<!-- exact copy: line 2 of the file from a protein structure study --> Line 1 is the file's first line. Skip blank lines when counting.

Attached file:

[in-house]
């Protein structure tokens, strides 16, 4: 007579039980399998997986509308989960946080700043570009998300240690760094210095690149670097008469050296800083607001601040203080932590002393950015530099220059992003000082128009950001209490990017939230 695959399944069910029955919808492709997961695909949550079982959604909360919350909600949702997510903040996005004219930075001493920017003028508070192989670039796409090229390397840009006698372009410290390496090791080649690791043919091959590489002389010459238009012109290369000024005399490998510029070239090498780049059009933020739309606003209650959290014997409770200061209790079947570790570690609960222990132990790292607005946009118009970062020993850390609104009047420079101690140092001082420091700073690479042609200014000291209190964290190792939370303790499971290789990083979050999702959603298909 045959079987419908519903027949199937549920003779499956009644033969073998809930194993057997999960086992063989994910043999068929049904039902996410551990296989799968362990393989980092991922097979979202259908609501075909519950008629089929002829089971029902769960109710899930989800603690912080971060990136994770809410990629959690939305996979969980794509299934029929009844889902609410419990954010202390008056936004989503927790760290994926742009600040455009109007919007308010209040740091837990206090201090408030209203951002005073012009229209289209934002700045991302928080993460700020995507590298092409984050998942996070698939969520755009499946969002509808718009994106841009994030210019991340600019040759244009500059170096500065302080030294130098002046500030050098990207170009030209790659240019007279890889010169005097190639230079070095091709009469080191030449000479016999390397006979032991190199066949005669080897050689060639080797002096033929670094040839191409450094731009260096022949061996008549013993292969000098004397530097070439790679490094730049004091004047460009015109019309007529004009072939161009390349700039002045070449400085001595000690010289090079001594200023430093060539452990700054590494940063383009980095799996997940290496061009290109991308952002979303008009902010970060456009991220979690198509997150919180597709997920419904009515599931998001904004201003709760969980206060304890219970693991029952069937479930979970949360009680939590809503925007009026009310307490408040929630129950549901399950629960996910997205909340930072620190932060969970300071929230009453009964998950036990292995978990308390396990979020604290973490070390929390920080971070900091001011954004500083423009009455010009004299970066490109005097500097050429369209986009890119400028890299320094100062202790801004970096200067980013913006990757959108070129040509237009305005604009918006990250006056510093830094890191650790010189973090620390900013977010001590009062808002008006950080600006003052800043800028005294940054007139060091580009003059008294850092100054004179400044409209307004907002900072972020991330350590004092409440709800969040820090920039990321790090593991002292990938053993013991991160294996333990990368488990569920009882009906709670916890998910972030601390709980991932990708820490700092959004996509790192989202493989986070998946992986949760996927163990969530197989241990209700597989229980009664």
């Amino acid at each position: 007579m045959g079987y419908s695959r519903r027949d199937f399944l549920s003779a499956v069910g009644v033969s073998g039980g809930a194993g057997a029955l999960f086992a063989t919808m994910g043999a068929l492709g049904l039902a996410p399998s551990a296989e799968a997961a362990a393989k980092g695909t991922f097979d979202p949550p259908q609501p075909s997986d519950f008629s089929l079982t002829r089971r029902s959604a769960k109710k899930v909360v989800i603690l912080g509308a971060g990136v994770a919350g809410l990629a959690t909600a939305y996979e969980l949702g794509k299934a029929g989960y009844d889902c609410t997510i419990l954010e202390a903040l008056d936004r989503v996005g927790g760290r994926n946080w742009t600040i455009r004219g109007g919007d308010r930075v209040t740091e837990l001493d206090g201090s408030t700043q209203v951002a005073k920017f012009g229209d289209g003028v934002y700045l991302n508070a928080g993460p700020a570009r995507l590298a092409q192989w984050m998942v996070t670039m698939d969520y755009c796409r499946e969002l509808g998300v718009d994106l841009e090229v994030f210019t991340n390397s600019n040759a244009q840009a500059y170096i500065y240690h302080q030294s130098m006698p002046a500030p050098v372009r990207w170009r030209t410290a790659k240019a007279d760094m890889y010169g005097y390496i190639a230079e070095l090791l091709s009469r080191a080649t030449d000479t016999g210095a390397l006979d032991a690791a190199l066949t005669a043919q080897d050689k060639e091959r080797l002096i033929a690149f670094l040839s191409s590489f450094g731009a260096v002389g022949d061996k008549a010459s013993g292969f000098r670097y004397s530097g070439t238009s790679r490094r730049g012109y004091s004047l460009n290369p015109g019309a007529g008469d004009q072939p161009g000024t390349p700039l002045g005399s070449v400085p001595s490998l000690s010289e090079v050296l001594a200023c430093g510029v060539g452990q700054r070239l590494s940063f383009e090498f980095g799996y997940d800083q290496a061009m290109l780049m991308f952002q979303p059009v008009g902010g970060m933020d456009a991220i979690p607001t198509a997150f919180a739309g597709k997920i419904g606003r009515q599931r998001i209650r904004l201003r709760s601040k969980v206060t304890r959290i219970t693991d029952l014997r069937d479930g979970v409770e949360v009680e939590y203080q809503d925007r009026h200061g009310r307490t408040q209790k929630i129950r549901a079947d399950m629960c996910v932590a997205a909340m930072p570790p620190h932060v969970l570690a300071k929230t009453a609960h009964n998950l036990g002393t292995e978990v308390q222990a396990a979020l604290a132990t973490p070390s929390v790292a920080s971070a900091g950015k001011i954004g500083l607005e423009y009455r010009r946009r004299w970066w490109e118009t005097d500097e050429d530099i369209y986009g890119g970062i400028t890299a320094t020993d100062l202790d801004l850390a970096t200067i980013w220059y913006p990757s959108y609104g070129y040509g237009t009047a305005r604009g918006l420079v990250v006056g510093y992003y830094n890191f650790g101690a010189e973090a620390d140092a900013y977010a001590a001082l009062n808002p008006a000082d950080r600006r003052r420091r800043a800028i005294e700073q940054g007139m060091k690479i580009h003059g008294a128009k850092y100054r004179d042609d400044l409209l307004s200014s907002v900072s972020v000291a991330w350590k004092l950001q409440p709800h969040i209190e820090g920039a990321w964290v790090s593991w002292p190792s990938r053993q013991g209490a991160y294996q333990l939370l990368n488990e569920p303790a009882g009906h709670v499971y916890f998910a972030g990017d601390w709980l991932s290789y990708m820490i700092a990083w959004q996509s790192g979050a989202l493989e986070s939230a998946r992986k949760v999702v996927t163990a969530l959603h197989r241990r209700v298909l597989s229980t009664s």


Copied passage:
């Protein structure tokens, strides 16, 4: 007579039980399998997986509308989960946080700043570009998300240690760094210095690149670097008469050296800083607001601040203080932590002393950015530099220059992003000082128009950001209490990017939230 695959399944069910029955919808492709997961695909949550079982959604909360919350909600949702997510903040996005004219930075001493920017003028508070192989670039796409090229390397840009006698372009410290390496090791080649690791043919091959590489002389010459238009012109290369000024005399490998510029070239090498780049059009933020739309606003209650959290014997409770200061209790079947570790570690609960222990132990790292607005946009118009970062020993850390609104009047420079101690140092001082420091700073690479042609200014000291209190964290190792939370303790499971290789990083979050999702959603298909 045959079987419908519903027949199937549920003779499956009644033969073998809930194993057997999960086992063989994910043999068929049904039902996410551990296989799968362990393989980092991922097979979202259908609501075909519950008629089929002829089971029902769960109710899930989800603690912080971060990136994770809410990629959690939305996979969980794509299934029929009844889902609410419990954010202390008056936004989503927790760290994926742009600040455009109007919007308010209040740091837990206090201090408030209203951002005073012009229209289209934002700045991302928080993460700020995507590298092409984050998942996070698939969520755009499946969002509808718009994106841009994030210019991340600019040759244009500059170096500065302080030294130098002046500030050098990207170009030209790659240019007279890889010169005097190639230079070095091709009469080191030449000479016999390397006979032991190199066949005669080897050689060639080797002096033929670094040839191409450094731009260096022949061996008549013993292969000098004397530097070439790679490094730049004091004047460009015109019309007529004009072939161009390349700039002045070449400085001595000690010289090079001594200023430093060539452990700054590494940063383009980095799996997940290496061009290109991308952002979303008009902010970060456009991220979690198509997150919180597709997920419904009515599931998001904004201003709760969980206060304890219970693991029952069937479930979970949360009680939590809503925007009026009310307490408040929630129950549901399950629960996910997205909340930072620190932060969970300071929230009453009964998950036990292995978990308390396990979020604290973490070390929390920080971070900091001011954004500083423009009455010009004299970066490109005097500097050429369209986009890119400028890299320094100062202790801004970096200067980013913006990757959108070129040509237009305005604009918006990250006056510093830094890191650790010189973090620390900013977010001590009062808002008006950080600006003052800043800028005294940054007139060091580009003059008294850092100054004179400044409209307004907002900072972020991330350590004092409440709800969040820090920039990321790090593991002292990938053993013991991160294996333990990368488990569920009882009906709670916890998910972030601390709980991932990708820490700092959004996509790192989202493989986070998946992986949760996927163990969530197989241990209700597989229980009664």